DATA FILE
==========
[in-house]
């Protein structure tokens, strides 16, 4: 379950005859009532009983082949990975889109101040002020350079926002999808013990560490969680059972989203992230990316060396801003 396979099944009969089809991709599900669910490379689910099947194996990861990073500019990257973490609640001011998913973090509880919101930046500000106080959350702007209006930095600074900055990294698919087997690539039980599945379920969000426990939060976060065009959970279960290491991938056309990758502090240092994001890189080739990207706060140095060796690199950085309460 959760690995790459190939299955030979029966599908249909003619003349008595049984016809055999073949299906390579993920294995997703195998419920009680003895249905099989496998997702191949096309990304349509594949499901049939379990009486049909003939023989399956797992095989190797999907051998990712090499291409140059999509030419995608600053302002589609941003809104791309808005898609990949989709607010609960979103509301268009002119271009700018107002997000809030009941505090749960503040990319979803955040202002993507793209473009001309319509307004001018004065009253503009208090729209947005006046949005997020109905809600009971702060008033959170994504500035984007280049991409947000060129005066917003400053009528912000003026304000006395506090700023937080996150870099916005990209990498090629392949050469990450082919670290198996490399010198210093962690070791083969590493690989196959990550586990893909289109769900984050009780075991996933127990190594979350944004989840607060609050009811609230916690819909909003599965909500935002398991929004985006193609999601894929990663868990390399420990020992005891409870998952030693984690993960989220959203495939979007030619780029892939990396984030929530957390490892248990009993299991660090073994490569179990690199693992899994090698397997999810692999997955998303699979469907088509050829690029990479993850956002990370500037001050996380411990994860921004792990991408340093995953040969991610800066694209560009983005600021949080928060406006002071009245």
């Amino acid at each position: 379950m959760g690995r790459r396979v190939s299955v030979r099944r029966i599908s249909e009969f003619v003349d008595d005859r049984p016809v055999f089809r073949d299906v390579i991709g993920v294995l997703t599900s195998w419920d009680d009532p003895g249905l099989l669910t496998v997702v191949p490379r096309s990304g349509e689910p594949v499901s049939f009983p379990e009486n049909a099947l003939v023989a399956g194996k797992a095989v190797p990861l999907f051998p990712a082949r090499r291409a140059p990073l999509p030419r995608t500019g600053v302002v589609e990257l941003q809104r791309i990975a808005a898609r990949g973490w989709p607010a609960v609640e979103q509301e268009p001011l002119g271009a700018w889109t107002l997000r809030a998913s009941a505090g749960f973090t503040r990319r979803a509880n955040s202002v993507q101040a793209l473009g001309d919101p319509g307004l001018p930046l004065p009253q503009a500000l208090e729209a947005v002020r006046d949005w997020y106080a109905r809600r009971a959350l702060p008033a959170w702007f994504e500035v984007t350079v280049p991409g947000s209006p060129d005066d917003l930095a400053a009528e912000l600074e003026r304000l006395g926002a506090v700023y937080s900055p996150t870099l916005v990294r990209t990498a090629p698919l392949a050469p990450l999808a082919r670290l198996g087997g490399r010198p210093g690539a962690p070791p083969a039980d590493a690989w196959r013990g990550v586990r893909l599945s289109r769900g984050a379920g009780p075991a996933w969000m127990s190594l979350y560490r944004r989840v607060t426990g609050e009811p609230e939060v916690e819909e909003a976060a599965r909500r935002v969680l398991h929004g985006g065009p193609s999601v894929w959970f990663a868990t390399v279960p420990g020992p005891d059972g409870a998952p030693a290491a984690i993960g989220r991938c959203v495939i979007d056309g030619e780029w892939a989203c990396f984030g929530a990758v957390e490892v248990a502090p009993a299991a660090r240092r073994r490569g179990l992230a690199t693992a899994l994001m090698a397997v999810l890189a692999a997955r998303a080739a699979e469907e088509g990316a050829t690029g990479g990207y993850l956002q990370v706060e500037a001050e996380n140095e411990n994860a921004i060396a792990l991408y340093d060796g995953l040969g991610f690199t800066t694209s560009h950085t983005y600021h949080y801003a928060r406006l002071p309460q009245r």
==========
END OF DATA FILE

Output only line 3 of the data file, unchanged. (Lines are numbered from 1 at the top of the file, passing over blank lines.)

């Amino acid at each position: 379950m959760g690995r790459r396979v190939s299955v030979r099944r029966i599908s249909e009969f003619v003349d008595d005859r049984p016809v055999f089809r073949d299906v390579i991709g993920v294995l997703t599900s195998w419920d009680d009532p003895g249905l099989l669910t496998v997702v191949p490379r096309s990304g349509e689910p594949v499901s049939f009983p379990e009486n049909a099947l003939v023989a399956g194996k797992a095989v190797p990861l999907f051998p990712a082949r090499r291409a140059p990073l999509p030419r995608t500019g600053v302002v589609e990257l941003q809104r791309i990975a808005a898609r990949g973490w989709p607010a609960v609640e979103q509301e268009p001011l002119g271009a700018w889109t107002l997000r809030a998913s009941a505090g749960f973090t503040r990319r979803a509880n955040s202002v993507q101040a793209l473009g001309d919101p319509g307004l001018p930046l004065p009253q503009a500000l208090e729209a947005v002020r006046d949005w997020y106080a109905r809600r009971a959350l702060p008033a959170w702007f994504e500035v984007t350079v280049p991409g947000s209006p060129d005066d917003l930095a400053a009528e912000l600074e003026r304000l006395g926002a506090v700023y937080s900055p996150t870099l916005v990294r990209t990498a090629p698919l392949a050469p990450l999808a082919r670290l198996g087997g490399r010198p210093g690539a962690p070791p083969a039980d590493a690989w196959r013990g990550v586990r893909l599945s289109r769900g984050a379920g009780p075991a996933w969000m127990s190594l979350y560490r944004r989840v607060t426990g609050e009811p609230e939060v916690e819909e909003a976060a599965r909500r935002v969680l398991h929004g985006g065009p193609s999601v894929w959970f990663a868990t390399v279960p420990g020992p005891d059972g409870a998952p030693a290491a984690i993960g989220r991938c959203v495939i979007d056309g030619e780029w892939a989203c990396f984030g929530a990758v957390e490892v248990a502090p009993a299991a660090r240092r073994r490569g179990l992230a690199t693992a899994l994001m090698a397997v999810l890189a692999a997955r998303a080739a699979e469907e088509g990316a050829t690029g990479g990207y993850l956002q990370v706060e500037a001050e996380n140095e411990n994860a921004i060396a792990l991408y340093d060796g995953l040969g991610f690199t800066t694209s560009h950085t983005y600021h949080y801003a928060r406006l002071p309460q009245r």